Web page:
Five sectors—health care, construction, accommodation and food, retail trade and manufacturing—were driving the growth in job vacancies. Increases in job vacancies can signal a number of changes in labour market conditions existing in different sectors and regions.
Job vacancies in accommodation and food services accounted for one-quarter (24.7%) of the two-year increase in overall vacancies. The elevated level of vacancies in summer 2021 was likely due to several factors, including staffing challenges associated with the reopening of business in the sector and normal seasonal patterns, as labour demand in the sector typically peaks during the summer.
Vacancies increased more in low-wage occupations than in high-wage occupations between the third quarter of 2019 and the third quarter of 2021. In the third quarter of 2019, the 20% of occupations with lowest average wages (the first quintile of occupations ranked by 2019 third quarter Labour Force Survey [LFS] average wages) accounted for 35.0% of employees and 48.9% of job vacancies. In the third quarter of 2021, these same occupations represented 32.3% of employees and 50.9% of vacancies.
RECENT SALES - Outside the GTA
433 KING STREET - LONDON - $34,000,000 / $263,565 Per Suite
This asset is a 18 storey concrete rental apartment building in downtown with condo tenure. The property dates from the 1980's and was probably built by the seller who is a prominent local builder and owner of rental apartment buildings and commercial real estate. The building has 2 elevators, underground and surface parking with 63 one bedrooms and 66 two bedrooms. The property is known as Kingswell Towers and appears to not have been fully marketed. The purchaser was Equiton Residential.
20 DUKE STREET - HAMILTON – $4,450,000 / $153,450 Per Suite / 3.50% Cap Rate
This property is located in downtown Hamilton in a prime rental location. It comprises of a 1920's concrete walk up rental apartment building with 23 bachelors and 6 one bedroom suites. There are 10 surface parking spaces and some of the recent upgrades include: fire system; boilers; hot water tank; 14 camera security system. The building had in place rents that were 40% below renovated market levels in the area. The property was fully marketed and was sold to a private investor.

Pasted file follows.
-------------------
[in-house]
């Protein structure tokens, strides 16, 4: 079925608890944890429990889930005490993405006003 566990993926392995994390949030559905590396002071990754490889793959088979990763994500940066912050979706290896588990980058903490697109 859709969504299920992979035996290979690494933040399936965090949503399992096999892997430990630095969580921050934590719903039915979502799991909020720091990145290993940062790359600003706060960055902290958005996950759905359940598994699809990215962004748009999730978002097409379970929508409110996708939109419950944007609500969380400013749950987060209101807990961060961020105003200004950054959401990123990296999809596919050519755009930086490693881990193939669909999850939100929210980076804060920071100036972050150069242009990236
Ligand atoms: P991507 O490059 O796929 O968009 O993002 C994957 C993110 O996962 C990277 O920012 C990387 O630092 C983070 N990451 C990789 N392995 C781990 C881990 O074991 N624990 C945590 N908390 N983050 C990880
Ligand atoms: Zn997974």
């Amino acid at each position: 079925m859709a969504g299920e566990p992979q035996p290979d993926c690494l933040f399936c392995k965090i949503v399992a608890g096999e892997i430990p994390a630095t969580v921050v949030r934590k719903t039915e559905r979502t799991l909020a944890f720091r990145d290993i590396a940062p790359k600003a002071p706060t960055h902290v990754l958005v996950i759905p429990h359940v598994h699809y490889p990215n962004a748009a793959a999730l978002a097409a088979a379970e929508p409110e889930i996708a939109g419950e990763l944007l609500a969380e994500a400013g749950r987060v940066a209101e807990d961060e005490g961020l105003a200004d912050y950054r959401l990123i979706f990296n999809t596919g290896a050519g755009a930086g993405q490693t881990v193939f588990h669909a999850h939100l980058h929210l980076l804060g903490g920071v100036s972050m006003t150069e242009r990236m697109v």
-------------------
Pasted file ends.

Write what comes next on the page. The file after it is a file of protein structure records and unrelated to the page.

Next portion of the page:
246 SPILLSBURY DRIVE - PETERBOROUGH - $18,500,000 / $370,000 Per Suite
This property is located in a south Peterborough in a single family residential sub division. The asset comprises of 50 four bedroom rental townhouses on over 3.7 acres and includes additional land for another 30 townhouses. There are 5 blocks of 10 3 storey frame rental townhouses where utilities are all paid for by the tenants. The projects looks to be less than 10 years old. All townhouses are 4 bedroom and in excellent condition. The property was not fully marketed and was purchased by Incompro Real Estate Ltd. which is a well know apartment realtor and investor in Ontario.
901 LASALLE BOULEVARD - SUDBURY - $27,000,000 / $184,935 Per Suite / 4.5% Cap Rate
Located in a prime rental market in Sudbury, the property consists of a single high rise concrete rental apartment building situated on over 2.6 acres of land. Comprised of mostly 2 and 3 bedroom large suites this is a well capitalized and managed asset. The building was constructed in 1973 and contains 146 rental suites, two elevators, on site laundry and over 160 surface parking spaces. The building is heated electrically with the landlord paying the costs. There is over 30% rental upside here along with upside in sub metering the hydro expense. This asset was owned privately and fully marketed with the buyer being Panoramic Properties Inc. which is a well know apartment building owner and manager in Ontario.